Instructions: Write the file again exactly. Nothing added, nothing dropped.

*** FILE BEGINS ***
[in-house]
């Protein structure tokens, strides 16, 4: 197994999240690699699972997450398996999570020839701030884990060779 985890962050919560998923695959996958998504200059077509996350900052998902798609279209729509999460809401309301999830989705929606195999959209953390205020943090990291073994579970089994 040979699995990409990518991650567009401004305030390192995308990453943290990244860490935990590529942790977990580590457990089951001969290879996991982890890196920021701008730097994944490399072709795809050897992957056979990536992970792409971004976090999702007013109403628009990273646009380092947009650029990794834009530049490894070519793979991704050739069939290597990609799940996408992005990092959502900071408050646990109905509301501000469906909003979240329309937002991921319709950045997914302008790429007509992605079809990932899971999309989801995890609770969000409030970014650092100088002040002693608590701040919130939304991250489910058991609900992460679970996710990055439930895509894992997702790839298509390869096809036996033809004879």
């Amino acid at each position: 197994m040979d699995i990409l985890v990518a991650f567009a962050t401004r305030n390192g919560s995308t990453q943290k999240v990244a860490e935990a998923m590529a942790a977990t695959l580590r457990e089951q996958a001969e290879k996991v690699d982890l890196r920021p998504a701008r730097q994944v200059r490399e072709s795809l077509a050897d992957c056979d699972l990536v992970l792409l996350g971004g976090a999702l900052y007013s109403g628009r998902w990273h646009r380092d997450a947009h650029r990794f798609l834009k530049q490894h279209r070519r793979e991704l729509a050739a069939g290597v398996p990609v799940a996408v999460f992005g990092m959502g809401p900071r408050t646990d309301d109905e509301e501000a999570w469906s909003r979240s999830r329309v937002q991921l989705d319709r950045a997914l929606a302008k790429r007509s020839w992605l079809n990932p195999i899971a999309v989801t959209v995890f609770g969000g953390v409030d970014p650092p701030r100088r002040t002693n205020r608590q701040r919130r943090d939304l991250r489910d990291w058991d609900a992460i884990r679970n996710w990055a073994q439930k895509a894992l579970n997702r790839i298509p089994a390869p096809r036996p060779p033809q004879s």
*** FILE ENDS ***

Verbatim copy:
[in-house]
């Protein structure tokens, strides 16, 4: 197994999240690699699972997450398996999570020839701030884990060779 985890962050919560998923695959996958998504200059077509996350900052998902798609279209729509999460809401309301999830989705929606195999959209953390205020943090990291073994579970089994 040979699995990409990518991650567009401004305030390192995308990453943290990244860490935990590529942790977990580590457990089951001969290879996991982890890196920021701008730097994944490399072709795809050897992957056979990536992970792409971004976090999702007013109403628009990273646009380092947009650029990794834009530049490894070519793979991704050739069939290597990609799940996408992005990092959502900071408050646990109905509301501000469906909003979240329309937002991921319709950045997914302008790429007509992605079809990932899971999309989801995890609770969000409030970014650092100088002040002693608590701040919130939304991250489910058991609900992460679970996710990055439930895509894992997702790839298509390869096809036996033809004879």
């Amino acid at each position: 197994m040979d699995i990409l985890v990518a991650f567009a962050t401004r305030n390192g919560s995308t990453q943290k999240v990244a860490e935990a998923m590529a942790a977990t695959l580590r457990e089951q996958a001969e290879k996991v690699d982890l890196r920021p998504a701008r730097q994944v200059r490399e072709s795809l077509a050897d992957c056979d699972l990536v992970l792409l996350g971004g976090a999702l900052y007013s109403g628009r998902w990273h646009r380092d997450a947009h650029r990794f798609l834009k530049q490894h279209r070519r793979e991704l729509a050739a069939g290597v398996p990609v799940a996408v999460f992005g990092m959502g809401p900071r408050t646990d309301d109905e509301e501000a999570w469906s909003r979240s999830r329309v937002q991921l989705d319709r950045a997914l929606a302008k790429r007509s020839w992605l079809n990932p195999i899971a999309v989801t959209v995890f609770g969000g953390v409030d970014p650092p701030r100088r002040t002693n205020r608590q701040r919130r943090d939304l991250r489910d990291w058991d609900a992460i884990r679970n996710w990055a073994q439930k895509a894992l579970n997702r790839i298509p089994a390869p096809r036996p060779p033809q004879s």